WASHINGTON — Mexico is going all out this week on the lobbying front.

Top officials from the government, private sector and members of the country's Congress make up the largest Mexican delegation dispatched to Washington since President Andrés Manuel López Obrador took office in December.

The multifaceted effort, which started just hours after President Donald Trump last week announced his intention to impose a 5% tariff on Mexico, aims to get a compromise that avoids such a duty before a Monday deadline.

The first critical moment came Wednesday, when Mexican Foreign Minister Marcelo Ebrard talked to Secretary of State Mike Pompeo during a meeting presided over by Vice President Mike Pence at the White House.

After the meeting ended in the evening, both delegations said they would continue negotiating Thursday.

Trump himself was out of town for a state visit to Britain and D-Day commemorations, though he has fired Twitter shots from across the sea to repeat his vow to impose tariffs unless Mexico takes tougher action to halt migration across its territory to the United States.

"As a sign of good faith, Mexico should immediately stop the flow of people and drugs through their country and to our Southern Border. They can do it if they want!" he tweeted Monday.

A Mexican official familiar with the bilateral relationship said the lobbying effort includes meetings with members of Congress, think tanks, businessmen and current and former U.S. governors.

"The goal is to gain time and try to deactivate the threat," said the official, who agreed to discuss the effort only if not quoted by name. The official said Mexico was in a "Catch 22" situation because while it has stepped up immigration enforcement, it cannot brag publicly about it because of domestic political tensions.

"There is a fine line between what we can say and what we cannot," the official said. "The U.S. knows where we are and keeps pushing. We are between a rock and a hard place."

The issue has allied Mexico's government with influential sectors in the U.S. that say the tariffs would damage both nations, whose economies are intertwined. Most of Mexico's exports go to the U.S., and Mexico is the United States' top trading partner.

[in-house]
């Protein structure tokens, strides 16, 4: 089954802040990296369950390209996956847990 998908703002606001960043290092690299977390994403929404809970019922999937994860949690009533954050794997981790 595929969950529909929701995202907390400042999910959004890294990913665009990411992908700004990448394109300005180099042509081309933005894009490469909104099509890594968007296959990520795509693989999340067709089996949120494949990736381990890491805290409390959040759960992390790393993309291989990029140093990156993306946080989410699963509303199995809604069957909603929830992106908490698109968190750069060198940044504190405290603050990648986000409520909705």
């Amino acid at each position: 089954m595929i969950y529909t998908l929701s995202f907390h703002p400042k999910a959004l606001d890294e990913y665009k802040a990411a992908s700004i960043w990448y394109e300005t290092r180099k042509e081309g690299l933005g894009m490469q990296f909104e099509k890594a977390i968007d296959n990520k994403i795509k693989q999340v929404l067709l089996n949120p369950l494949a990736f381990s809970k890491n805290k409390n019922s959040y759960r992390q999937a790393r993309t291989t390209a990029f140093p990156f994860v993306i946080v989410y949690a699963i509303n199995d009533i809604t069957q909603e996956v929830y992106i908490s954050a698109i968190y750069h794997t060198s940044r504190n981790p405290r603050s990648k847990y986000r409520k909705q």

Tom Donohue, president of the U.S. Chamber of Commerce, visited the Mexican Embassy on Tuesday and was expected to meet with top Mexican businessmen this week. The chamber said recently it was considering legal action to block the tariffs from going into effect.

"These tariffs will be paid by American families and businesses without doing a thing to solve the very real problems at the border," said Neil Bradley, the chamber's executive vice president.

The Mexican mission also includes Sen. Hector Vasconcelos and Congressman Mario Delgado, and the president of one of Mexico's top business associations, Carlos Salazar Lomelín, former head of Coca Cola FEMSA, one of the country's largest companies.

Trump announced his intentions to impose tariffs on Mexico on May 30, the same day López Obrador announced his government was beginning the process of ratifying the new North American trade agreement that had been demanded by Trump.

The United States-Mexico-Canada Agreement would replace the North American Free Trade Agreement and the biggest concerns about ratification had come from congressional Democrats in the U.S. who have questioned how Mexico would enforce labor reforms that strengthen unions.

But now Trump's Republican allies also warn that tariffs on Mexican imports would jeopardize the deal.

Jorge Guajardo, senior director of the McLarty Associates consulting firm, said Mexico's swift response signals that it takes the situation seriously, but the mission's success will depend mostly on Trump's mood.

"There is nothing Mexico or other country can do," said Guajardo, who previously was Mexican ambassador to China.

Ebrard, meanwhile, has spent an unusually extended time in Washington, having arrived over the weekend, meeting with U.S. Cabinet officials and holding news conferences to warn that tariffs would hurt both countries.

"So, what are we doing? Diplomacy. What is Mexico a specialist in? Diplomacy with the United States. Two hundred years," Ebrard said with a wide smile.